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Facilitator to lead Larned pool advisory committe to solution
90-year-old pool fate to be determined
new_vlc_Larned pool pic.jpg
This June 2019 file photo is of the Larned city pool. The city will appoint a task force to determine whether or not it should be replaced or major repairs and renovations made.

LARNED — The city of Larned is “taking a risk of a catastrophic failure with the pool,” according to a conversation between Larned Mayor William Nusser and a member of the city-appointed pool advisory committee (PAC) which was shared with the Tribune Wednesday. The statement underscores the urgency behind a plan outlined by Nusser Tuesday night at an informal public meeting that included members of the PAC and representatives of the city. While city-wide water distribution issues are a priority for the city, the meeting marked the start of a concentrated effort to solve the debate over repairing or replacing the city pool. 

The issue has been a hot one at city council meetings since April, when City Manager Brad Eilts asked if the council would revisit the question of the pool which had been set aside as the city grappled with how to address the problem of numerous failing water distribution pipes.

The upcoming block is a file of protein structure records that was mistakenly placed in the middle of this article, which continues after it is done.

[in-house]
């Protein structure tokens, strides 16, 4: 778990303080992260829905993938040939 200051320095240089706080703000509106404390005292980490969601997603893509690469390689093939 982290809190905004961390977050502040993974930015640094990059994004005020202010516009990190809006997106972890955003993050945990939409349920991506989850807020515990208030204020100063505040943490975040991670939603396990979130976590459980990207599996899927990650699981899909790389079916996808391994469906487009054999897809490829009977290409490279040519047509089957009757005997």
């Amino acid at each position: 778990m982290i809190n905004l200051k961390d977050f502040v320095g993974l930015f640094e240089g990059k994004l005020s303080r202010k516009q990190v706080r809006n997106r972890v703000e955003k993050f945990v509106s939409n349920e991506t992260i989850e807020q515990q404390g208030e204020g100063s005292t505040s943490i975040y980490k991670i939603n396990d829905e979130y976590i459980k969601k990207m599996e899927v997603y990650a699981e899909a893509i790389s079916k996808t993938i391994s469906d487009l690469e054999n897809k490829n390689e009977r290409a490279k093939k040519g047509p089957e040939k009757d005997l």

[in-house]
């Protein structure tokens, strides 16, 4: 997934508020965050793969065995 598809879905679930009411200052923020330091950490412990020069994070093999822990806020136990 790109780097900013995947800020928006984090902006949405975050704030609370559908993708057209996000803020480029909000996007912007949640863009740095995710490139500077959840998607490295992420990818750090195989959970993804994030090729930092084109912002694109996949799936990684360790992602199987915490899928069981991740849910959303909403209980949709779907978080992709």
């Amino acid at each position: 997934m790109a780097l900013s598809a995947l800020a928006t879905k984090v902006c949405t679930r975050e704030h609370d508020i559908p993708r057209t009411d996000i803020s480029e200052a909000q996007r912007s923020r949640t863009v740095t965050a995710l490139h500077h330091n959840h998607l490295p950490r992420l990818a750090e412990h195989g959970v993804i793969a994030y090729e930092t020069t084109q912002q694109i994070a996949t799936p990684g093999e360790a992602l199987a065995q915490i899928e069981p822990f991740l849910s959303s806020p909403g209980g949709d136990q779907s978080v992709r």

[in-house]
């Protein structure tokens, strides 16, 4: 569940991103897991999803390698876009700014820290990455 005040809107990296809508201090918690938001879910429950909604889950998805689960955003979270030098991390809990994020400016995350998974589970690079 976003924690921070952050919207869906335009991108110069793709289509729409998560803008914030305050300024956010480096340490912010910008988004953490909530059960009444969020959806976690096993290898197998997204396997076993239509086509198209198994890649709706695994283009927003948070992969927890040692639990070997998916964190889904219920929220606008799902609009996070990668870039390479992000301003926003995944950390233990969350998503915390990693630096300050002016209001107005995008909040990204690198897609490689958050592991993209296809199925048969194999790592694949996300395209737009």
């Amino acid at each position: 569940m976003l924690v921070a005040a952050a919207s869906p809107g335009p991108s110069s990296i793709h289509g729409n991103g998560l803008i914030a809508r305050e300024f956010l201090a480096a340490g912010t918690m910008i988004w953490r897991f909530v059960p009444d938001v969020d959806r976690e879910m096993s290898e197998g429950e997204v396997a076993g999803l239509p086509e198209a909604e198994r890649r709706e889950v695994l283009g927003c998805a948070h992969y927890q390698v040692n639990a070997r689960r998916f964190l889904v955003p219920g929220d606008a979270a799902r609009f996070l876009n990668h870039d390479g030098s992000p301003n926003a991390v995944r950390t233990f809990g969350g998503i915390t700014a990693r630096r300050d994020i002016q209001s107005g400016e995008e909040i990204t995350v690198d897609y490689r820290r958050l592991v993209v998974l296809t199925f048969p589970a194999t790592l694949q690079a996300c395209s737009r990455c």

After Nusser debriefed Eilts on the efforts to date of the PAC, he learned the committee wasn’t progressing to a clear recommendation for the pool, so it was impossible to determine how much the project would cost.  

In order to have something to present to the city council this summer, Nusser envisioned the formation of a Pool Task Force (PTF) whose purpose it would be to recommit to the fact-finding process and, with the help of an outside facilitator, quickly come to a determination. He enlisted the help of the Kansas Leadership Center to identify a facilitator who will lead five or six 90-minute sessions to come up with the best solution for the entire community. 

“It will be an individual that is independent from the situation that has experience in addressing community concerns,” he said. 

A final list of task force members was not available Tuesday night as individuals are still deciding. 

“We have to kind of challenge and ask those wishing to serve on the committee to recommit to the process and put the needs of the community ahead of what they want,” he said. 

Representatives of the city will not be appointed in an effort to ensure the group is truly independent. However, one current PAC member, Josh Riedel, is a Larned firefighter. He is eligible to serve as an individual because he is not directly involved with the pool. PTF members will be asked to gather facts, complete surveys and seek public input, acting as an extension of the city council. 

Once a solution is determined, the city will continue to build the pool reserve fund until there is enough money for matching a community development block grant. At that point an application will be made. Nusser envisions the advisory committee then transitioning into a fundraising committee. 

But if, once the process is complete, the task force is unable to come up with a clear solution, the city council will look at the various options and make the final determination, Nusser said.  

Background on pool advisory committee efforts